Fred Berry Education Center in Yellville, ArkansasYellville

Time in totality - 2m 47.0s

Yellville provides great access to Crooked Creek, popular for canoeing and fishing. It’s one of the best smallmouth bass streams in Arkansas. The Fred Berry Conservation Education Center on Crooked Creek has an education building, pavilion, trails, creek and acres of varied Ozark habitat providing plenty of indoor and outdoor learning areas. Almost six miles of hiking trails are available, plus there's a 3D archery range.

Yellville is also the place to float the lower section of the Buffalo National River. Outfitters are available for both the river and creek.

The city is also home to the Rush Historic District, a 1,300-acre zinc mining town dating from the mid-1880s to the mid-1930s. Often referred to as a ghost town, the site contains the old structures and hiking trails with interpretive exhibits. It is now protected by the National Park Service within the Buffalo National River.

Resorts, cabins and campgrounds are prevalent in Yellville, although there is a motel. Several restaurants can be found in this small town.

Flippin

Time in totality - 2m 49.0s

The small Ozark Mountain town of Flippin sits between Bull Shoals Lake to the north, the White River to the east and the Buffalo National River to the south.

Fishing and vacation resorts line the outskirts beyond the town. Flippin is a great stop for groceries before you head to your lodging and restaurants are available when you don’t want to cook.

Batesville

Time in totality - 4m 2.2s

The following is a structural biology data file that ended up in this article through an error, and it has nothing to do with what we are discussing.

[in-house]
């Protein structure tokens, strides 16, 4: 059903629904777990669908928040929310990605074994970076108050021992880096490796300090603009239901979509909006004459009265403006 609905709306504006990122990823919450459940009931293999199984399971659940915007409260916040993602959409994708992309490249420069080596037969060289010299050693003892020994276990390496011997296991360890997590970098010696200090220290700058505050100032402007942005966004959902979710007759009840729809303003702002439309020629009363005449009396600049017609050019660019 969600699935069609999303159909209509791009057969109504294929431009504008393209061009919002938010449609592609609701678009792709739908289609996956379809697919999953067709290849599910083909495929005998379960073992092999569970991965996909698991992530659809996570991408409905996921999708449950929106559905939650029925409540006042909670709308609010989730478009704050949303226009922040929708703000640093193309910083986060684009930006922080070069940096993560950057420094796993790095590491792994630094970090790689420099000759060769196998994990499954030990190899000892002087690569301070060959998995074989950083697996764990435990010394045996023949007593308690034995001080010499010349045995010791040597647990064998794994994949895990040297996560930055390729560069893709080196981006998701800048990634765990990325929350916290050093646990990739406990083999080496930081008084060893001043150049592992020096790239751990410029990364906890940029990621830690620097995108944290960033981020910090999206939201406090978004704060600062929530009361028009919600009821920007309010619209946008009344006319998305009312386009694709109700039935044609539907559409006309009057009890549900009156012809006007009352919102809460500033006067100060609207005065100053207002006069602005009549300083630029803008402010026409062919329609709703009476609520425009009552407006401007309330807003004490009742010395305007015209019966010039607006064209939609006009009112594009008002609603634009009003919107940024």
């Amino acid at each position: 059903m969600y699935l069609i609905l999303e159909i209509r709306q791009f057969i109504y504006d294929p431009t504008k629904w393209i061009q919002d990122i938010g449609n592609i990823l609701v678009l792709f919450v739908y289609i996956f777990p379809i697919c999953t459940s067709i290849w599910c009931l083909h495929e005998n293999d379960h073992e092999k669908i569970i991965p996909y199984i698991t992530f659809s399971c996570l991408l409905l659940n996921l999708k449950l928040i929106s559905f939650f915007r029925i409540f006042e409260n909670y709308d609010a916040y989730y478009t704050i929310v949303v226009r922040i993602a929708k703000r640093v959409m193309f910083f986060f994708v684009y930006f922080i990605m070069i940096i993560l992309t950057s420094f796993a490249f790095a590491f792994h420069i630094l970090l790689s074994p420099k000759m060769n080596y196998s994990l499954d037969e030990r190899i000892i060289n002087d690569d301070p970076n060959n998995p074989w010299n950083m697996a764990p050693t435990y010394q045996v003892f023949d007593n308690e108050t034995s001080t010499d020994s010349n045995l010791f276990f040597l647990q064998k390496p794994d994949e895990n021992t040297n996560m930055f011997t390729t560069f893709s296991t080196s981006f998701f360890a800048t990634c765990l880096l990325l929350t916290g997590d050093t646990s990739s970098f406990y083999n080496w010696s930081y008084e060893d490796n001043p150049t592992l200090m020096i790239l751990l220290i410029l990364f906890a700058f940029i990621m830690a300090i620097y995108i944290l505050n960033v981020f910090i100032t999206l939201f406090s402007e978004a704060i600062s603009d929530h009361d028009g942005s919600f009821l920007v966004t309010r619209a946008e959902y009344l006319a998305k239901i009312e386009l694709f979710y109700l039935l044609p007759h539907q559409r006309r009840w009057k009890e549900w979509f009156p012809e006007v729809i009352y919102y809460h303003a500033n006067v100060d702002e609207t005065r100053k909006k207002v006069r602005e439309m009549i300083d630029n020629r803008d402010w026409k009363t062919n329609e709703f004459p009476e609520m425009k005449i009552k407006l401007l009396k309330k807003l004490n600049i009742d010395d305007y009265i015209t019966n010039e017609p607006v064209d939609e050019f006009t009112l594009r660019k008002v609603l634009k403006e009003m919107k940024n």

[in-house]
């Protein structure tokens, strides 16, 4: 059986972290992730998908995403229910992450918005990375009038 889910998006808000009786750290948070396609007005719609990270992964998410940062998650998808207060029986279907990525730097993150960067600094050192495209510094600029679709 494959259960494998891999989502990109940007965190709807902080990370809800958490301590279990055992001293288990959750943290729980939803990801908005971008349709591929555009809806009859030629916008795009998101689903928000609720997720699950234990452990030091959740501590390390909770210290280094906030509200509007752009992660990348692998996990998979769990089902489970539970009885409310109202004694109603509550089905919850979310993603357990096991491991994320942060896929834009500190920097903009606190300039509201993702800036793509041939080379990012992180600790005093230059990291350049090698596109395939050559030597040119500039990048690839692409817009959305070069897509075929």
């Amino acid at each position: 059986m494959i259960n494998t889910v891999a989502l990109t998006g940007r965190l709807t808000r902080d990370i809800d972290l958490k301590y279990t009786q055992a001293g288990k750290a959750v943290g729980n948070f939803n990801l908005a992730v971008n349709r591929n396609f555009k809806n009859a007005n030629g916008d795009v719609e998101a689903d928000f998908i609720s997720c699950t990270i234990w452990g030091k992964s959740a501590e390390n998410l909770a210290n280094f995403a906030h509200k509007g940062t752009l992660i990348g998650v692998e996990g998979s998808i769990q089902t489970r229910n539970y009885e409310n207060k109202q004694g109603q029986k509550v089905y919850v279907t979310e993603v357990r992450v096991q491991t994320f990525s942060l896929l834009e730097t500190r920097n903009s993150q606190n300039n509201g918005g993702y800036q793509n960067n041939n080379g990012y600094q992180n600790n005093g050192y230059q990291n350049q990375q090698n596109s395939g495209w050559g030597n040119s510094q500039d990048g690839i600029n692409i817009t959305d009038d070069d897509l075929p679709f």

Located along the shores of the White River, Batesville is a small community located in the north-central section of the state. The Batesville Historic Commercial District is the state’s oldest existing city historic commercial district. It offers a glimpse into the city's past with many buildings on the National Register of Historic Places. These days, downtown is stocked with law offices, antique stores, music shops and art galleries. Additionally, new restaurants and businesses have come to the downtown, making it a vibrant part of the city. Also downtown is the renovated Melba Theater, a single-screen movie theater that seats about 400 and holds a vintage neighborhood feel for movie-goers.

Jamestown Crag, just south of Batesville, is the best sport climbing rock in northeast Arkansas and has more than 100 bolted routes, Rounding out the town’s offerings are Lyon College, Batesville Motor Speedway, Old Independence Regional Museum and Mark Martin NASCAR Museum.

Hotels and restaurants are plentiful.

Mountain View

Time in totality - 4m 13.7

Located deep in the Ozark Mountains, Mountain View is surrounded by mountains and rivers, offering recreation that include caving at Blanchard Springs Caverns and fishing on the White River. The Syllamo Mountain Bike Trails is also nearby.